Archive for February, 2011
Hi, all. Report from week 4 of culinary school: The past two Wednesdays were our cook tech classes. That means that we actually got to do some cooking. Pretty basic stuff, but we’re getting into the fun part of things.
I mentioned a couple of weeks ago that I was one of the stewards for class, which entailed getting all the needed foodstuffs and prepping them. We get a list of items, which the school stewards check off as they place each item in a bucket, and the class stewards pick up the bucket from storage. We go through the list to make sure that everything we’re supposed to get is accounted for. That gets a little tricky for someone who may not know all their fruits and vegetables.
Now, I’m pretty good at identifying produce, so I pretty much took control of the list and checking things off once we got the items into the class. Included in Saturday’s class were cherimoyas, and when I called them by their name (as in, “cherimoyas, check”), my fellow steward asked me why I was there. She meant it in a nice way. In other words, if I know so much, why am I taking these classes? Well, because I don’t know a lot of things. I went into this subject in a previous blog, but I’m bringing it up again because I suspect that I will be humbled by these classes. In fact, I already have been.
One of the things that bothers me about “classic” French and Japanese cooking techniques is that in order to make perfect shapes, as those cuisines require, a lot of food is wasted. For example, to make matchsticks or julienne, you must cut away the vegetable until you get flat sides. All that is cut away gets tossed. To me, this is wasteful. I mean, who cares if my dice is perfectly square? Who cares if the strips of julienne carrot adorning my plate are perfectly straight? Sure, it makes for a beautiful presentation, but so does my way of cooking.
I just don’t cook like that, and neither do the members of my family. I cook rustic food, I use the entire vegetable (or whatever), and it still looks beautiful. I’m aware that this is part of my upbringing and background. I was taught that food is not to be wasted, and while I don’t believe in forcing yourself to finish a plate of food if you’re not inclined to, neither do I believe in willfully throwing away food because it doesn’t conform to an über-beautiful ideal of food presentation either. As the old cliché goes, there are starving children in the world, and it’s a shame to waste food. By the same token, I would never dream of just throwing out old clothes rather than donating them (unless they’re in really bad shape, in which case, we’re moving into different psychological territory). I think that it’s taking for granted what we are fortunate enough to have.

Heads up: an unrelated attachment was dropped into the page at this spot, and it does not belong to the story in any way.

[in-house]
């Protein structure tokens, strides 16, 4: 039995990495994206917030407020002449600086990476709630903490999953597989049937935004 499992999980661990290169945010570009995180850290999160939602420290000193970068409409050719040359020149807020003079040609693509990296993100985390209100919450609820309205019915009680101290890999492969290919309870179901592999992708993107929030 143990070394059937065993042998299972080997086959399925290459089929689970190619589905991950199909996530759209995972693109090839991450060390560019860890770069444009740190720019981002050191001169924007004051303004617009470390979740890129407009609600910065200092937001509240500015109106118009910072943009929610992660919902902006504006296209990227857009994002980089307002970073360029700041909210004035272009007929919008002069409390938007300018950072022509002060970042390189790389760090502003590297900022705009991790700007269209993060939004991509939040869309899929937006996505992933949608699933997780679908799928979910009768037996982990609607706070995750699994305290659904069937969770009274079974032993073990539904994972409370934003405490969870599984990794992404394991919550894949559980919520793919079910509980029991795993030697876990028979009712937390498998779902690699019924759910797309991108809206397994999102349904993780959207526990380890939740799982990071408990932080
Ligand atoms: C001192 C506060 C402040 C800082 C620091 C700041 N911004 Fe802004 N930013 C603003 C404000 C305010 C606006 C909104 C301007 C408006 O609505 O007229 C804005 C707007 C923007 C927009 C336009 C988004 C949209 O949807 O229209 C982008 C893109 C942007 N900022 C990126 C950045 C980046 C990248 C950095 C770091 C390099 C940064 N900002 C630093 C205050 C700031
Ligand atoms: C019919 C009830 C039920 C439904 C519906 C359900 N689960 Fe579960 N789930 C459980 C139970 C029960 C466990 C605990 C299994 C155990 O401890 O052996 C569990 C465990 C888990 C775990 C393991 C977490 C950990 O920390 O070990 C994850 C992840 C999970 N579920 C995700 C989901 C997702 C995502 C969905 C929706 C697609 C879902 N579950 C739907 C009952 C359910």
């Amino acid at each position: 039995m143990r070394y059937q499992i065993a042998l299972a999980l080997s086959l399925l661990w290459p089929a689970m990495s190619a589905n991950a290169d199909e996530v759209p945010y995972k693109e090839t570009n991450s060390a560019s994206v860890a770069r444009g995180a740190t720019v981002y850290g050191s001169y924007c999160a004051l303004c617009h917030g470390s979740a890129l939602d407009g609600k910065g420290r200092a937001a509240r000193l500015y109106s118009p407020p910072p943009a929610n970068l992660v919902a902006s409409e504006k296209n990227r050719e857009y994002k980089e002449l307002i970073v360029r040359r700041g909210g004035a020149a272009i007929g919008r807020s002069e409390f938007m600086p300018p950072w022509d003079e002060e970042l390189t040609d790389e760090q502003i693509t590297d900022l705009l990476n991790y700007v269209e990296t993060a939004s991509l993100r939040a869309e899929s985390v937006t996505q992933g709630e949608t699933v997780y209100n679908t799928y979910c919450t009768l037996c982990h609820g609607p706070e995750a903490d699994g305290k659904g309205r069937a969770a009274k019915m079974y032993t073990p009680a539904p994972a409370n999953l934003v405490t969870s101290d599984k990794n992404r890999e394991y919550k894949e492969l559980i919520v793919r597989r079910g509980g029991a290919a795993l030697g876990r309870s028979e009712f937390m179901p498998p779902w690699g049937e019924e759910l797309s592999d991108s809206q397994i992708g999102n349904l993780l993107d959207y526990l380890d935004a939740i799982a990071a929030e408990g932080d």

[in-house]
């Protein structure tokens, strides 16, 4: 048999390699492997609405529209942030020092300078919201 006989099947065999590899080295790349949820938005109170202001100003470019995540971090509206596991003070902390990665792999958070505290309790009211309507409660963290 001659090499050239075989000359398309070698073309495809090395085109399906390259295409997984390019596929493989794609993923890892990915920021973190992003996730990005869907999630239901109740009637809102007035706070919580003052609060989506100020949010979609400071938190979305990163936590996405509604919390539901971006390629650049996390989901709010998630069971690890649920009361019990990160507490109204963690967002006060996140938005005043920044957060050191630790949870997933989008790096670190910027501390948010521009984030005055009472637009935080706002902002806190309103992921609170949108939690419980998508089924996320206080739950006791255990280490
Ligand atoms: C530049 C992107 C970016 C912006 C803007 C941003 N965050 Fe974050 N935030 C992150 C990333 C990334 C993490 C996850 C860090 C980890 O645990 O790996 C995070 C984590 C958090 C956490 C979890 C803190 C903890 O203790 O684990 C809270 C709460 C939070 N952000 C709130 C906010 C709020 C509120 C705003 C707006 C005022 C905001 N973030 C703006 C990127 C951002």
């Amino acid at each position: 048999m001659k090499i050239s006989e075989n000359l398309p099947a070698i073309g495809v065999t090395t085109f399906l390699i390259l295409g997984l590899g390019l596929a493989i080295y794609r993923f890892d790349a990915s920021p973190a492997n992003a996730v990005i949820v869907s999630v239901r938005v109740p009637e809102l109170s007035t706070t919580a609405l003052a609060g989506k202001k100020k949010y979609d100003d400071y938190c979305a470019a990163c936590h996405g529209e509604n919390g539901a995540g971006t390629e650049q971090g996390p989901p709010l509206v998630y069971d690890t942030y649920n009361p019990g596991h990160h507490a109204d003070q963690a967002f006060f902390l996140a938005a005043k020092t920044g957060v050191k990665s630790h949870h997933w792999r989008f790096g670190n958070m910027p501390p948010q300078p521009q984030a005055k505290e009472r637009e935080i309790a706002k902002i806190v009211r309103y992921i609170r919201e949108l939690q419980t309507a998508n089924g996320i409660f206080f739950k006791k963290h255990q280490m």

But, for now, I will practice my French knife skills, I will agonize (and I do mean agonize) over each and every cut I make, and I will strive to learn to make those perfect little cuts. I have to…I will be tested on it. I shall conquer zee batonettes!
Have a wonderful week, everyone.
Why? Because it’s Drink Wine Day. Yep, it’s an actual holiday giving you reason/cause/excuse to drink your favorite grape. Considering how hard I’ve been working lately between my job and culinary school, and the really exhausting winter it’s been, I need to unwind. So, I plan on drinking lots of wine tonight. I don’t have school tomorrow so it’s okay if I get loopy. I can sleep it off.
I’m sure that the holiday was created by the wine industry, but I say, “So?” I see nothing wrong with it. So, get a fine bottle, a nice glass, and make a toast–even if you’re alone–to the hard work you’ve put in lately, or whatever it is you’d like to toast. How about just to life? I’d say that’s a good enough reason, don’t you?
Salut! Skol! Cheers! Chin chin!
This past Saturday was my first full day at culinary school. We got down to actual learning business: food safety, the parts of a knife, and French cuts. It was a really long day but at the end of it, I felt good. Tired but good.
In response to my cooking experience, someone said to me at the lunch break, jokingly, “So all that stuff this morning must have been really fascinating for you.” My response was that I was sure I’d learn a thing or two and that you can’t possibly know everything. And it’s true. No one can know everything about a subject. There’s always something new to learn.
Hi, all. Well, my first day of culinary school finally arrived. Like any first day of any school or job, it was all about orientation. We went over policies, procedures, requirements, assignments, etc. As I sat there with all this material in front of me, I thought, “I haven’t been a student in a really, really long time.” It was slightly overwhelming for me.
The bulk of the class (14 students in total) was made up of very young people and at least one was fresh out of college. So classes, projects, and assignments are not that far in their pasts. For me, it’s another story. I’m going to have to reach far back to grab hold of my student days to get into the groove. And between my work schedule, commute, and writing, it’s going to be quite a ride. Oh, and I’ll have to do the laundry once in a while. Not sure when that’s going to happen, though.
Now, on to more food holidays!